Short Stories for Short on Time People, by David Santos Solano (0:37)

IOD score cardToday we see several writing styles that strip emotional impact from the prose.

What I gleaned about the stories: People regaining consciousness don’t always know where they are straight away, or what is real.

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Note: This is a short story collection, so the rules are slightly different from standard Immerse or Die: instead of reading on every time I lose immersion, I stop reading that story and move on to the next one. As usual, I stop reading after the third WTF.

WTF #1: Verb tense confusion

Analysis: One sentence into the first story, I hit: She suddenly understands that the newborn baby, covered in hair, covered in blood, has a name long before she was born. The child’s birth is in the past, so events prior to it must be in the past to; so, my mind stumbled on has rather than had. An instant later, I wondered if – as they only differ by one letter – it was a typo rather than tense confusion.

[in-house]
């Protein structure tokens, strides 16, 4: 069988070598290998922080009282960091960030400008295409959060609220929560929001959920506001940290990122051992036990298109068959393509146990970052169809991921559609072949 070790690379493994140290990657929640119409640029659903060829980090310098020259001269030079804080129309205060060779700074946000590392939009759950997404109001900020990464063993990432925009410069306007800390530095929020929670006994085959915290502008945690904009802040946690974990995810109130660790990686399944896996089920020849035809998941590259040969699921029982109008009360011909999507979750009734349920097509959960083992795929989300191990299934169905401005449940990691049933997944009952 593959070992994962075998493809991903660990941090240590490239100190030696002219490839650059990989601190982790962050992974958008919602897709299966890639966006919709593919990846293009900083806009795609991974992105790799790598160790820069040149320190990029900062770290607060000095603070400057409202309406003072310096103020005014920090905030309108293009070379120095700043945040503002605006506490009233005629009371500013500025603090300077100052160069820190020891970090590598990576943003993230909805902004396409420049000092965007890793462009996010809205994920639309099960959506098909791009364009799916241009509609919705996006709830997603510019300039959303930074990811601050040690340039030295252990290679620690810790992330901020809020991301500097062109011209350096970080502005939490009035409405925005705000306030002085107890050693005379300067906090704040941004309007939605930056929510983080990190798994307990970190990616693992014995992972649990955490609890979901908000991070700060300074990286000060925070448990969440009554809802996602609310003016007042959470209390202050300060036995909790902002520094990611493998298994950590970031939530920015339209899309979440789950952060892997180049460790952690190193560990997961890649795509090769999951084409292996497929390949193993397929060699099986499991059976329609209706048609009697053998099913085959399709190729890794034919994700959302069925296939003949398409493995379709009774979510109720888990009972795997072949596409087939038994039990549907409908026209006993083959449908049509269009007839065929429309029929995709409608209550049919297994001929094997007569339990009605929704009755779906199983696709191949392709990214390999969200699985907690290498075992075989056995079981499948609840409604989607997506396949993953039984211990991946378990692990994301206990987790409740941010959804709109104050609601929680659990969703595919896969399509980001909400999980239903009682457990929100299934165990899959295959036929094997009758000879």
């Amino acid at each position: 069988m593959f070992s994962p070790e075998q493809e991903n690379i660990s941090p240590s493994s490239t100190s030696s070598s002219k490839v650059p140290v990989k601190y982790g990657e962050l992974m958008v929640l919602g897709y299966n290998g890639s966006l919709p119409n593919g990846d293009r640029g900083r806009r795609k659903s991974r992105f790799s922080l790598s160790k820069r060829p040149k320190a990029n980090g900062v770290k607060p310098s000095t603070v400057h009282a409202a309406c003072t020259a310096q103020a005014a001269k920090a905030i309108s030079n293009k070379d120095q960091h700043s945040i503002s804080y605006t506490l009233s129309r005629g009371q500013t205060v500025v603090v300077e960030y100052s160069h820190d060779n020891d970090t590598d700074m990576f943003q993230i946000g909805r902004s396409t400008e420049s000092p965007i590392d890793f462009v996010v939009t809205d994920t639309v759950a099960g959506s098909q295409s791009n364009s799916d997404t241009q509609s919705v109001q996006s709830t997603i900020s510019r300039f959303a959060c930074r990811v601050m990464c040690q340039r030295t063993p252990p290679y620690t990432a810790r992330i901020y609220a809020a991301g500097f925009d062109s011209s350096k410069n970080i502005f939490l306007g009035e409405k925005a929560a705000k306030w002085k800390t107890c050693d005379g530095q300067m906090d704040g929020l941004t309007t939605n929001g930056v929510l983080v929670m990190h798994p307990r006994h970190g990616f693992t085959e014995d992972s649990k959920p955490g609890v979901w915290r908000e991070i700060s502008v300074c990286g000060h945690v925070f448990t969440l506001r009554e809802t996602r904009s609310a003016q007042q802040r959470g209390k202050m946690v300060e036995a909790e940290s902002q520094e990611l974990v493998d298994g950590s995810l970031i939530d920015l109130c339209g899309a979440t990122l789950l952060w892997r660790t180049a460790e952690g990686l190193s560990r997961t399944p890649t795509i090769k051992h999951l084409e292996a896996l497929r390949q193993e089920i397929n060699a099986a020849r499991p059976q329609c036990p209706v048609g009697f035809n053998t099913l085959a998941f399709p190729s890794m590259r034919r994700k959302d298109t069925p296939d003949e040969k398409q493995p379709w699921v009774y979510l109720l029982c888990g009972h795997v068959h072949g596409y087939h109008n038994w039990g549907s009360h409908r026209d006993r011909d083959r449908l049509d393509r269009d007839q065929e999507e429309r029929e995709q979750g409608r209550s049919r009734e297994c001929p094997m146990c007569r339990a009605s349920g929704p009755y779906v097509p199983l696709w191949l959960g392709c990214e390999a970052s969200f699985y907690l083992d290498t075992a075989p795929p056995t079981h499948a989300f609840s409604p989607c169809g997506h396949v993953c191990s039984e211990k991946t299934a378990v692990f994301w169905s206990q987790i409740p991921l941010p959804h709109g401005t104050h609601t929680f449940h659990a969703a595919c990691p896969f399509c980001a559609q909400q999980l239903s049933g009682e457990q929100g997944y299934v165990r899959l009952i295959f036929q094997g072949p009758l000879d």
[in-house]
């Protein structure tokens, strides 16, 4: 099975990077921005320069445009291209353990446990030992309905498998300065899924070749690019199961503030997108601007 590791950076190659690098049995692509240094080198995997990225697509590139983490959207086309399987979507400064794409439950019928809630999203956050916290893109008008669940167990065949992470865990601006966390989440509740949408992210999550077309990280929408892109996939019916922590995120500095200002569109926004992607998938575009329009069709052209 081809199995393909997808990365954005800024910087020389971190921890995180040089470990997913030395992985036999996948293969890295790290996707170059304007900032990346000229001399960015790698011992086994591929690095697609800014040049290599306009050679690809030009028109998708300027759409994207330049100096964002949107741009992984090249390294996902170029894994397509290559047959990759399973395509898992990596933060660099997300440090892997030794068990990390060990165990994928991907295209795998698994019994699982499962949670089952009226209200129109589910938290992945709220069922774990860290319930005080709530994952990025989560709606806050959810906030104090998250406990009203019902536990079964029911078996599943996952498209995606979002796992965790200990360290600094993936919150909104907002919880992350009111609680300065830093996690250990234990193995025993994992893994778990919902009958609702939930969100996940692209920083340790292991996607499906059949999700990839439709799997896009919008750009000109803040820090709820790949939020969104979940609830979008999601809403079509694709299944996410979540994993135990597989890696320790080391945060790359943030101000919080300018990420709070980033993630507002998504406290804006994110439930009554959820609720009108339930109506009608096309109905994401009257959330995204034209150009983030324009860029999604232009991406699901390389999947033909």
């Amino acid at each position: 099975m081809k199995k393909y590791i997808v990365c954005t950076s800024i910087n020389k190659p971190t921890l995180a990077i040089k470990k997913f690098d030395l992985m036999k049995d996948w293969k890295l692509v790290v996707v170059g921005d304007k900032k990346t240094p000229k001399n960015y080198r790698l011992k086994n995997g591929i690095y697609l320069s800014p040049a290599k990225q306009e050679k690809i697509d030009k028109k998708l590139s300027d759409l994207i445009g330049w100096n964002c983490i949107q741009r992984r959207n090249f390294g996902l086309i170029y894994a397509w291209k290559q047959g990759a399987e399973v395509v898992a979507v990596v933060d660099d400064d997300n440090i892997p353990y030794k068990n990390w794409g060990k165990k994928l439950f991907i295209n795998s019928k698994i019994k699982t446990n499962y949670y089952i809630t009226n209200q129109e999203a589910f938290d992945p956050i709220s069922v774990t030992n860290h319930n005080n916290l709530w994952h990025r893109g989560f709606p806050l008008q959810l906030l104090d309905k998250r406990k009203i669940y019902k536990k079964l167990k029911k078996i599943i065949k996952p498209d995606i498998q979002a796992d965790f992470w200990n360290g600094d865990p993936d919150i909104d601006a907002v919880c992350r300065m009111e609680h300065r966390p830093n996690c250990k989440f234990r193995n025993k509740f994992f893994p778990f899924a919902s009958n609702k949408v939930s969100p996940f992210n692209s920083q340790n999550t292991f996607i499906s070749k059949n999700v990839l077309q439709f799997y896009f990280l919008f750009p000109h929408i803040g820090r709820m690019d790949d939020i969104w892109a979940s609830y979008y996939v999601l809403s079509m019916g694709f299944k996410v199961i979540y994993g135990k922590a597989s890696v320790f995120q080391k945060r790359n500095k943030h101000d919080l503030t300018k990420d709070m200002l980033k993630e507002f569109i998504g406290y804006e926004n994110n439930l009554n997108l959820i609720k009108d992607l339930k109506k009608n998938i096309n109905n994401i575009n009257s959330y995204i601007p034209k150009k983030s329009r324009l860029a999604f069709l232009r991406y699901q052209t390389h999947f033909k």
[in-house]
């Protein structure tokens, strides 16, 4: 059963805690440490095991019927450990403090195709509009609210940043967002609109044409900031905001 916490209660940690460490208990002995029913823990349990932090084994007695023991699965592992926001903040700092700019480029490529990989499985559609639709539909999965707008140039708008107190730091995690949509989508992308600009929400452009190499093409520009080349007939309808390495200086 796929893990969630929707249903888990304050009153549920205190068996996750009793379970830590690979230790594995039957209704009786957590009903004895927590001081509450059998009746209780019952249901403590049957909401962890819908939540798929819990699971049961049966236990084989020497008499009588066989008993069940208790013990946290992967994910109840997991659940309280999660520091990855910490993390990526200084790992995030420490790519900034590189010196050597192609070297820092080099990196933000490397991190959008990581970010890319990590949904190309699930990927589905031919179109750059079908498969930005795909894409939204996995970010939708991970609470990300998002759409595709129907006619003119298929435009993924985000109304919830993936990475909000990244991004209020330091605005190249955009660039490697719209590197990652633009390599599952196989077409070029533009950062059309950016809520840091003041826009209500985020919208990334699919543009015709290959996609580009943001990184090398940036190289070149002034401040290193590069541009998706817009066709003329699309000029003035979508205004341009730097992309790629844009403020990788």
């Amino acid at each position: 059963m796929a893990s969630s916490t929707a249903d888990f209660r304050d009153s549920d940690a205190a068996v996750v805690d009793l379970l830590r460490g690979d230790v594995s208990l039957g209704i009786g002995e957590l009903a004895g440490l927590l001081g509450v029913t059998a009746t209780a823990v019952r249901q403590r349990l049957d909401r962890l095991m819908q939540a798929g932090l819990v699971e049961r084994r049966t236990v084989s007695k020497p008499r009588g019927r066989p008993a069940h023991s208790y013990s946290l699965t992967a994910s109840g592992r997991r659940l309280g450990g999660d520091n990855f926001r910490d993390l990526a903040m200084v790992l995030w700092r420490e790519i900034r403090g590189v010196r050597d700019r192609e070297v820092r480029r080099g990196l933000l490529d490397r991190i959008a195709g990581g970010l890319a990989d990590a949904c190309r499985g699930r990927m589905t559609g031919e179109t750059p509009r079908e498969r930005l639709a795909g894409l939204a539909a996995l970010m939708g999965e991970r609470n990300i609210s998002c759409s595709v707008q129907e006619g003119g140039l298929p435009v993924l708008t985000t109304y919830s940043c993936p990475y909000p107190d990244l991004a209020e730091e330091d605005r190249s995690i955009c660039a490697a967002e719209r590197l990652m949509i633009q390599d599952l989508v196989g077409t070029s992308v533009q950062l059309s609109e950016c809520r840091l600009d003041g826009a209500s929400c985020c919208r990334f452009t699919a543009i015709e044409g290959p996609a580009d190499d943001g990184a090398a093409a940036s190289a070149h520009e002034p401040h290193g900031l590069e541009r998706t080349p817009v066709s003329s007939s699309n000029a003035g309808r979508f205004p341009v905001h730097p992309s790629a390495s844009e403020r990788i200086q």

However, I had lost immersion and both were equally problematic, so I moved on.

WTF #2: Telegram staccato

Analysis: The second story opens with: He woke up shouting, terrified. He examined his forehead, his hands. All was just a horrible nightmare. The clipped delivery of the first sentence felt like a reasonable rhythm for panic. However, the missing ‘and’ in the second sentence tipped this over into the diction of telegrams or newspaper headlines where words are omitted to save space rather than create an effect. An effect amplified by the third sentence.

While I could understand the paragraph, both telegrams and newspapers conjure an image of terse fact rather than emotive or fluid prose, so my trust that I would be invited to feel the story was lost. Thus, I moved on.

WTF #3: Declarative parade

Analysis: The third story opens with a series of sentences listing events one after the other. By the end of the first paragraph, I had a distinct impression I was reading a witness statement rather than a story.

Lacking emotional investment in the protagonist, I pulled the plug.

Take the Pepsi Challenge: Want to know if my own writing measures up? Download one of these free short stories, in the format of your choice, and decide for yourself.

Momentary Stasis, by P.R. Adams (40:00)
The Watch (The Red Series Book 1), by Amanda Witt (19:58)

About the author

Dave Higgins has worked in law and IT for both public and private sector organisations. When not pursuing these hobbies, he writes poetry and speculative fiction. He was born in Wiltshire, England. Raised by a librarian, he started reading shortly after birth and has not stopped since. He currently lives in Bristol with his wife, Nicola, his cats, Jasper and Una, and many shelves of books.